You may not have heard of Myst Online: Uru Live. This would be no surprise, as when this brilliant fantasy/adventure premiered on Gametap, it was poorly advertised, and what advertising it did receive was targeted at the wrong demographics.
The game is the culmination of the evolution of the “Myst” series, a real-time 3d adventure MMO unlike anything else on the market. For a closer look at Uru, go to mystonline.com, urucontinues.com, uruobsession.com, or any other Uru fansite.
The game has top-notch visual design, excellent sound design and music, is highly immersive, with a great depth of history and story. The largely puzzle and exploration-centered game design has its detractors, but these combined with minigames and a highly effective social networking system make for an outstanding overall experience.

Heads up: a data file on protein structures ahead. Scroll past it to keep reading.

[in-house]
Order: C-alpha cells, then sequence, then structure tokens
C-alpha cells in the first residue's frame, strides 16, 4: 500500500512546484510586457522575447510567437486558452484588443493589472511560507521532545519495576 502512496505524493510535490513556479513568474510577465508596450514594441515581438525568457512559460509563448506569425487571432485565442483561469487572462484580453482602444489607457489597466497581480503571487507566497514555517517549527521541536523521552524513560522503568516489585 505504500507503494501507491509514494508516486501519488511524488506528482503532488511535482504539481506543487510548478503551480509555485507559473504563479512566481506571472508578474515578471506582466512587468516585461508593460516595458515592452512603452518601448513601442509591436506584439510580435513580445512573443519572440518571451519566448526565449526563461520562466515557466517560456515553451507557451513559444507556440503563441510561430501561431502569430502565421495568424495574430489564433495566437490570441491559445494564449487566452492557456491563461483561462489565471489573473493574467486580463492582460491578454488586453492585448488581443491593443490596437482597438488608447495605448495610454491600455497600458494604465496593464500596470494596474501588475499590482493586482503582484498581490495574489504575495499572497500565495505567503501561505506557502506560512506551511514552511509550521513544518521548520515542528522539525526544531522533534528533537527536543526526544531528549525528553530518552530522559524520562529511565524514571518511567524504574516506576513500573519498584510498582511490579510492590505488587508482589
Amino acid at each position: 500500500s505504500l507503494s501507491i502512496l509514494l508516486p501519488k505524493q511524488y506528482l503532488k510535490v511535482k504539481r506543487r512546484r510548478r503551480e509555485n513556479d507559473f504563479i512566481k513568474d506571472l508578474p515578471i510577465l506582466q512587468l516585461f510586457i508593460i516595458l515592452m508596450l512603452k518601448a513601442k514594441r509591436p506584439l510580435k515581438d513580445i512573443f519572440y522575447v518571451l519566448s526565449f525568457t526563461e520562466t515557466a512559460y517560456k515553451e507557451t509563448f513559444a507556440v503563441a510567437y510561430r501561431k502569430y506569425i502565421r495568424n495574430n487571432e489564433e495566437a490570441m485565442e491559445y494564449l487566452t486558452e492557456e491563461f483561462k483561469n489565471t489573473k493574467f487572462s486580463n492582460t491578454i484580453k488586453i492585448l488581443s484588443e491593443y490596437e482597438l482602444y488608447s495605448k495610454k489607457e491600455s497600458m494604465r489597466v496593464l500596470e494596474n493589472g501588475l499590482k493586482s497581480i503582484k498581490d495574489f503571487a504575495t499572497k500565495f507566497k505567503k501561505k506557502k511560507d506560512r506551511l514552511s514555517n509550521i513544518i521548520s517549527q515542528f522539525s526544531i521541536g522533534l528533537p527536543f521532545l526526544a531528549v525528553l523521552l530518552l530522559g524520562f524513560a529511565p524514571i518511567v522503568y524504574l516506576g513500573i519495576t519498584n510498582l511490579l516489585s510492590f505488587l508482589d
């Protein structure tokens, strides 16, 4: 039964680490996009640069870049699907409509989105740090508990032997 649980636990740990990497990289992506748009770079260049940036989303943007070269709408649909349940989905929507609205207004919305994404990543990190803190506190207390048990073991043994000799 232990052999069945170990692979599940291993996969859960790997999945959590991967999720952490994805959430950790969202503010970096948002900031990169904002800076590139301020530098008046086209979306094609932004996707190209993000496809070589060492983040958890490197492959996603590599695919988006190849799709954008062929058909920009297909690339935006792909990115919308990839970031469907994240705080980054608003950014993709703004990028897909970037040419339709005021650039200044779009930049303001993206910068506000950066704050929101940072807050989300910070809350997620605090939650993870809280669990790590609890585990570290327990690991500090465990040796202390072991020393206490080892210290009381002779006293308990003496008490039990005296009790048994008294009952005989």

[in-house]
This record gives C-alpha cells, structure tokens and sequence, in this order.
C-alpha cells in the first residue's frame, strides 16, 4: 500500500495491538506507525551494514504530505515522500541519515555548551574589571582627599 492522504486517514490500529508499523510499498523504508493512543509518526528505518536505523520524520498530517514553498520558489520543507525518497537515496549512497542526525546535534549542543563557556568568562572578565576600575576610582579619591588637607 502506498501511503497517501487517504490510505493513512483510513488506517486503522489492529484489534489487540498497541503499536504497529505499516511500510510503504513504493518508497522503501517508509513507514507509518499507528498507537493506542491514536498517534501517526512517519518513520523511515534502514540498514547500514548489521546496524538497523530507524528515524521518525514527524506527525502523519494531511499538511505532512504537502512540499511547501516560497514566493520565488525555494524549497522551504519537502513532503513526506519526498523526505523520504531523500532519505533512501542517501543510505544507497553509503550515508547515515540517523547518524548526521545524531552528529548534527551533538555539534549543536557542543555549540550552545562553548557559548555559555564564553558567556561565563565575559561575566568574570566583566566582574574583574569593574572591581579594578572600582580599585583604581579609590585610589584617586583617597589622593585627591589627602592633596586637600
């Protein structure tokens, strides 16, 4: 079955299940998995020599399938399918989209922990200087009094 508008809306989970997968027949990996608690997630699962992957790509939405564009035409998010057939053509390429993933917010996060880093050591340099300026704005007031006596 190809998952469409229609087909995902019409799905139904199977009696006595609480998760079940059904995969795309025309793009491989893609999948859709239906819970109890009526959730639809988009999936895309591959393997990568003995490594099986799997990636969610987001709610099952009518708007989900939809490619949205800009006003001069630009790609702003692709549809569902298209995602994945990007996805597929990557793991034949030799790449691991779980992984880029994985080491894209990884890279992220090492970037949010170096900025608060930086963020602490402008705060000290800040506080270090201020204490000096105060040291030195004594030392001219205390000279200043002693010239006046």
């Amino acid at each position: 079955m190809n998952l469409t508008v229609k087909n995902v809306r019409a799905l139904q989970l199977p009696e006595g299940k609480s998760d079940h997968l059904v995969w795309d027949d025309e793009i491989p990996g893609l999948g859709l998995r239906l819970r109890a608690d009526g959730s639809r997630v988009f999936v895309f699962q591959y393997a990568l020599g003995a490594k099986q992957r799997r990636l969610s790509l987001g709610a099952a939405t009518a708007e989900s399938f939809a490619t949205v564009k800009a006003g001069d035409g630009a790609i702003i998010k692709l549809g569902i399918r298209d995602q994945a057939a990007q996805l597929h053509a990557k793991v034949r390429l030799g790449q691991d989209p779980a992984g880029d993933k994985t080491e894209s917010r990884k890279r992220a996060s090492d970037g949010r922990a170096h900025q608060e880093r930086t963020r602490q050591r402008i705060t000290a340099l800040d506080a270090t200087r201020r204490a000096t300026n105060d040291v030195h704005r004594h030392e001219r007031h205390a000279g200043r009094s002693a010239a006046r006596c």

The game has become something of a cult classic, with a devoted fan community that is as unusual as the game itself. According to studies of the fanbase (which I have conducted myself) I would conclude that it is about 40% female, and that the majority of the fans are over 23 years old, unusual in an industry dominated by teenage males. The fanbase is highly intelligent and creative, and generally pacifistic and cooperative in nature, also a rarity in an MMO field dominated by games based upon competition and violence. Uru appeals to a lot of people who normally don’t play video games.